Third is the role that work plays in furthering the interests and objectives of the nation state. The work done by our defence forces, diplomats, traders, human rights advocates are all part a system for pursuing the external objectives of the state. Our police protect the interests of the state internally, as does the judiciary (noting different conceptions of what this means across the world). More broadly, work is critical to meeting other collective objectives – such as protecting the environment or providing care to the vulnerable.
The importance of work to the aspirations of the nation state reinforces its place in our society and provides another reason why the future of work is more work.
What will define the nature of work in the future?
It is this question which most captures the imagination of those thinking about the future of work. Will the robots take over? Will rampant capitalism or butchered socialism leave us in a world of bad work? Or, more immediately, should government invest more in STEM, more in the humanities or more in trades?
The reality is that we do not really know. Our messy world could go in a number of different directions. Given this, betting too heavily on any one vision of the future would be foolish.
So, what can we say?
First, we can be confident that technology will continue to drive changes in the nature of work. The path of technology for the last couple of hundred years has seen machines replace people in some jobs. It is a process that many, Hartmut Rosa for example, argue is accelerating.
Machine learning, a newish kid on the block, significantly extends the range of tasks machines can potentially undertake. But it too has limits. Human judgement will remain an important part of how we conduct society. It is a safe bet though, that machines will continue to take over repetitive tasks from people – both removing and creating jobs in the process.
Second, we can expect the forces of globalisation to continue, if at a slower pace than in the past. Technology and globalisation have combined to dramatically reduce the cost of many goods and services. Basic needs in many areas can now be met cheaply through global supply chains, sometimes created by winner-takes-most businesses. This has seen significant shifts in the distribution and nature of work globally.
Our currently pandemic-ridden and fractious world makes predictions about globalisation difficult. But unless we see a major breakdown of the world order, the role played by the global trading system and winner-takes-most businesses will continue to be defining.
A third trend involves the rise of the care economy. As our society has grown richer and older, we have seen a substantial increase in demand for professionalised care (aged, end of life, disability, health, child). High quality care is hard to mechanise and requires judgment and empathy. The development of care robots in Japan may play a supporting role, but care is likely to remain a fundamentally human task.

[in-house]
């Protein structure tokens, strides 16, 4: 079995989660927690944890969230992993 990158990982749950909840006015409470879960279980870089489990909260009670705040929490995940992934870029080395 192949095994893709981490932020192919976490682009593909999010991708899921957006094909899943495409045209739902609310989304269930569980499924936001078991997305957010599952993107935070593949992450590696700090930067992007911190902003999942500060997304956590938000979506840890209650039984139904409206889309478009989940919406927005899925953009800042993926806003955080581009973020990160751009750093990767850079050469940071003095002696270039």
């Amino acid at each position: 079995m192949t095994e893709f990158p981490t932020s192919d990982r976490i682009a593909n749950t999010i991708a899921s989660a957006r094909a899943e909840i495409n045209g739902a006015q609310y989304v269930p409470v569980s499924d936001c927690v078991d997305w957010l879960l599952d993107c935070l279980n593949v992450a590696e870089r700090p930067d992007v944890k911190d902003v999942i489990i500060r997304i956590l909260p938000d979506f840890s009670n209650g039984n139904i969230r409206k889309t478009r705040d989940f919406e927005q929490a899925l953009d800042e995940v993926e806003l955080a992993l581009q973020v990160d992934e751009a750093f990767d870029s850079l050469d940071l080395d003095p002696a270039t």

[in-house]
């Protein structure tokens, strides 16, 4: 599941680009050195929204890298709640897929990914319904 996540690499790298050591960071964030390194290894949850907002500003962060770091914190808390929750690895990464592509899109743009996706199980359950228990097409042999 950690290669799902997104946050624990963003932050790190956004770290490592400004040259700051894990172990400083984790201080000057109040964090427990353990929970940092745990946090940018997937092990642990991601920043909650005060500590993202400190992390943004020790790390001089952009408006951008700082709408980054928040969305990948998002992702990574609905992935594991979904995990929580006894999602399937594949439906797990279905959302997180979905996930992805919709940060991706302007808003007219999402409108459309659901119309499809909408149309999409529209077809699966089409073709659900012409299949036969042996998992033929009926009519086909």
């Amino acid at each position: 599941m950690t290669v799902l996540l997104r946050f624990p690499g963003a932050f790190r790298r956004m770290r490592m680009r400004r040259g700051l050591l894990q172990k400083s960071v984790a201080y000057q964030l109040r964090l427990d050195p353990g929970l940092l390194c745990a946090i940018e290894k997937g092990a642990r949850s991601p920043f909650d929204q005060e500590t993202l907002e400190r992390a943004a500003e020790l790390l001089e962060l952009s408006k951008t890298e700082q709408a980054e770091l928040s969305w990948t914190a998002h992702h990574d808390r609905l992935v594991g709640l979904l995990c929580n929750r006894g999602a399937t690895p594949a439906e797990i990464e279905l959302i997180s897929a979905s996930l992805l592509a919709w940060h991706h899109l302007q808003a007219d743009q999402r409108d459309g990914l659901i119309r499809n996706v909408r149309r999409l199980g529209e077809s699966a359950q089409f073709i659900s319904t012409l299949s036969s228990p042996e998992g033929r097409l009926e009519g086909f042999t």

The professionalisation of care provided previously within the family home is a defining feature of modern society. It has seen a major shift from a valued but unpaid activity into paid work – financed largely by government. As inquiries into aged and disability care reinforce, the quality of care this work produces matters deeply to our society.
While the future demand for care is clear, it is less clear that it will provide a source of the good work we desire. As a general proposition, care jobs are not sought after – lowly paid and with difficult conditions.
Government decisions seem destined to define the role care plays in the future of work. As it stands, despite increasing demand for care, our frameworks for financing and delivering care remain weak. The end result is that who pays for what, and who does what, loom as critical policy questions. And this is before we think about the creation of good work.
A final trend lies in the increased role played by an increased demand for bespoke services and experiences.
The role baristas now play in our society today provides a somewhat trite, but meaningful, example. Not so long ago, coffee was largely commoditised and standardised. For most of us, our daily brew was unremarkable – cheap and satisfactory. Today is a different story. The craft of coffee making has become a loved part of our society. People genuinely care about who makes their coffee and the produce from which it is made. Not everyone of course. But enough to matter.
The coffee-making example reflects a broader trend of valuing craft and novel experiences. It is part of what Richard Florida calls the rise of the creative class. Our richer society, with its basic needs met more cheaply, is unlocking our desire for something different and our more creative side – another thing machines cannot replicate.
In thinking about the future of work, it is hard to resist taking a Fukuyama-plunge. But, at the risk of getting wet, some conclusions do seem reasonable.
First is that the utopian/dystopian image of a world of leisure where few of us work is unlikely. Put simply, work delivers too many of the things we desire, and is too important to the operation of society, to disappear.
Second, is that the march of technology will continue to change the nature of work. This will both remove jobs and create new ones. Along with the ongoing forces of globalisation, it will define the flow of work across the world.
Third, our richer and older society will continue to focus on and increasingly value care, craft and experiences – creating new opportunities in the world of work.
And finally, but importantly, our search for good work will continue to drive the direction of our society.
As all this is happening, it might be wise for society to circle back to Bertrand Russell and Annie Dillard. For humans, time is perhaps our most precious commodity. How society values our non-work time and how our leisure is distributed across our lifetime remain crucial – but under-considered – parts of the future of work equation.
This is an expanded version of remarks made at a Future Leaders Forum hosted by the Institute of Public Administration Australia.